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XZ Utils for Windows
This package includes command line tools (xz.exe and a few others)
and the liblzma compression library from XZ Utils. You can find the
latest version and full source code from <>.
The parts of the XZ Utils source code, that are relevant to this
binary package, are in the public domain. XZ Utils have been built
for this package with MinGW-w64 and linked statically against its
runtime libraries. See COPYING-Windows.txt for the copyright and
license information that applies to the MinGW-w64 runtime. You must
include it when redistributing these XZ Utils binaries.
Package contents
All executables and libraries in this package require msvcrt.dll.
It's included in all recent Windows versions. (On Windows 95 it
might be missing, but once you get it somewhere, the i686 binaries
should run even on Windows 95 if the processor is new enough.)
There is a SSE2 optimization in the compression code but this
version of XZ Utils doesn't include run-time processor detection.
This is why there is a separate i686-SSE2 version.
There is one directory for each type of executable and library files:
bin_i686 32-bit x86 (i686 and newer), Windows 95 and later
bin_i686-sse2 32-bit x86 (i686 with SSE2), Windows 98 and later
bin_x86-64 64-bit x86-64, Windows Vista and later
Each of the above directories have the following files:
*.exe Command line tools. (It's useless to double-click
these; use the command prompt instead.) These have
been linked statically against liblzma, so they
don't require liblzma.dll. Thus, you can copy e.g.
xz.exe to a directory that is in PATH without copying
any other files from this package.
liblzma.dll Shared version of the liblzma compression library.
This file is mostly useful to developers, although
some non-developers might use it to upgrade their
copy of liblzma.
liblzma.a Static version of the liblzma compression library.
This file is useful only for developers.
The rest of the directories contain architecture-independent files:
doc Documentation in the plain text (TXT) format. The
manuals of the command line tools are provided also
in the PDF format. liblzma.def is in this directory
include C header files for liblzma. These should be
compatible with most C and C++ compilers. If you
have problems, try to fix it and send your fixes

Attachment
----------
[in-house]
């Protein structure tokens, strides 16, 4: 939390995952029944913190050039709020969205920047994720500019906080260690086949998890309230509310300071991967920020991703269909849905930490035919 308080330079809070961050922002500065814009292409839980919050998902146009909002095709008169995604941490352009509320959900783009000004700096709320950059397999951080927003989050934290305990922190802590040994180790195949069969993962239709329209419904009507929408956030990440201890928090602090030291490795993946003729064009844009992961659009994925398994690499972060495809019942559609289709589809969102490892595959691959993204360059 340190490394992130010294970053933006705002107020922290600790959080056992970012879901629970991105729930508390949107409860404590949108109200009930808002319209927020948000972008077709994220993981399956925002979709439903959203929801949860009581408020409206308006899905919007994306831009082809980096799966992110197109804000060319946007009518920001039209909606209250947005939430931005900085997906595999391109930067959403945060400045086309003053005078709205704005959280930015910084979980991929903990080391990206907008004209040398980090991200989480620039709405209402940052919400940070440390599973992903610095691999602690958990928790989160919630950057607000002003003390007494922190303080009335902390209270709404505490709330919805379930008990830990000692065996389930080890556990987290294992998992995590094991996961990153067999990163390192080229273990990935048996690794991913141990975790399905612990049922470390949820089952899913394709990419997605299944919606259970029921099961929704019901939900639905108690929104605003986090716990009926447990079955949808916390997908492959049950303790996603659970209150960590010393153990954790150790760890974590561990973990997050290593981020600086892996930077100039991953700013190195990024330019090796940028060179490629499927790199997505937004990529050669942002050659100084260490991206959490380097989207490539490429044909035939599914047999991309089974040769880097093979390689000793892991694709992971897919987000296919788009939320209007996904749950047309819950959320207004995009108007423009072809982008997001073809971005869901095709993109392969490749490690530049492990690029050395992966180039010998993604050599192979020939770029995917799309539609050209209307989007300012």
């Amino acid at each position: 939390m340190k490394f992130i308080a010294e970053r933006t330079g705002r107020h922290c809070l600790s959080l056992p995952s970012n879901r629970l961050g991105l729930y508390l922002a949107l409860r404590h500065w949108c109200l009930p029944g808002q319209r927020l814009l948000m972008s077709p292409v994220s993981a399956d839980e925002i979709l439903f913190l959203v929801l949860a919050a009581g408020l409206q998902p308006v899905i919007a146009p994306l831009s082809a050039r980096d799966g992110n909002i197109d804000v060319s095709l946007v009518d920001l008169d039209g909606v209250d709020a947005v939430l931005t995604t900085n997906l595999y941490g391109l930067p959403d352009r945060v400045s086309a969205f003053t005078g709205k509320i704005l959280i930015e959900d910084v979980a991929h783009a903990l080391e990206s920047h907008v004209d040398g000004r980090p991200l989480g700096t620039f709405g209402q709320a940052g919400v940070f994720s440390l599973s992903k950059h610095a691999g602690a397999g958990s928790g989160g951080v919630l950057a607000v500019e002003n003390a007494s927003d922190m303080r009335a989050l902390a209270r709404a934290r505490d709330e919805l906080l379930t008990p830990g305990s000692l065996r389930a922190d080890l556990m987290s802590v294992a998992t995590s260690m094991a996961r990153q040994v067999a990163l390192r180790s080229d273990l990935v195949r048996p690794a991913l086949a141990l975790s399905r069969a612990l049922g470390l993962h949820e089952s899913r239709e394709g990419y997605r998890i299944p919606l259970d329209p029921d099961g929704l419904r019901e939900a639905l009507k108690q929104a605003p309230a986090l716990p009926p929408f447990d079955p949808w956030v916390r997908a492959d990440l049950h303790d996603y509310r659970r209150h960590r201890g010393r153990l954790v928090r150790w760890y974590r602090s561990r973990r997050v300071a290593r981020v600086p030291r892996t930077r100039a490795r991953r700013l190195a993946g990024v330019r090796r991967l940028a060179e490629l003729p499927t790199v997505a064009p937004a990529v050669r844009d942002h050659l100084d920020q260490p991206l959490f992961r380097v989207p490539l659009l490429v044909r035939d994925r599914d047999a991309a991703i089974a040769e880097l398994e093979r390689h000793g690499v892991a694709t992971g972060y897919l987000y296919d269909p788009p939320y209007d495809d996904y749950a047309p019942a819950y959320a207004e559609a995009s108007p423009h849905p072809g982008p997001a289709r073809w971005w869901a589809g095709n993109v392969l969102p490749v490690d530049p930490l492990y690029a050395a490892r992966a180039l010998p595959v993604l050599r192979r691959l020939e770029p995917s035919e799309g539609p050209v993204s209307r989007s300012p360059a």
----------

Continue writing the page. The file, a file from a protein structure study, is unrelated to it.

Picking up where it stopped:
upstream, or at least report a bug, thanks.
Linking against liblzma
If you use MinGW, linking against liblzma.dll or liblzma.a should
be straightforward. You don't need an import library to link
against liblzma.dll, and for static linking, you don't need to
worry about the LZMA_API_STATIC macro.
Note that the MinGW distribution includes liblzma. If you are
building packages that will be part of the MinGW distribution, you
probably should use the version of liblzma shipped in MinGW instead
of this package.
Microsoft Visual C++
To link against liblzma.dll, you need to create an import library
first. You need the "lib" command from MSVC and liblzma.def from
the "doc" directory of this package. Here is the command that works
on 32-bit x86:
lib /def:liblzma.def /out:liblzma.lib /machine:ix86
On x86-64, the /machine argument has to naturally be changed:
lib /def:liblzma.def /out:liblzma.lib /machine:x64
If you need to link statically against liblzma, you should build
liblzma with MSVC 2013 update 2 or later. Alternatively, if having
a decompressor is enough, consider using XZ Embedded or LZMA SDK.
When you plan to link against static liblzma, you need to tell
lzma.h to not use __declspec(dllimport) by defining the macro
LZMA_API_STATIC. You can do it either in the C/C++ code
#include <lzma.h>
or by adding it to compiler options.
Other compilers
If you are using some other compiler, see its documentation how to
create an import library (if it is needed). If it is simple, I
might consider including the instructions here.
Reporting bugs
Report bugs to <> (in English or Finnish).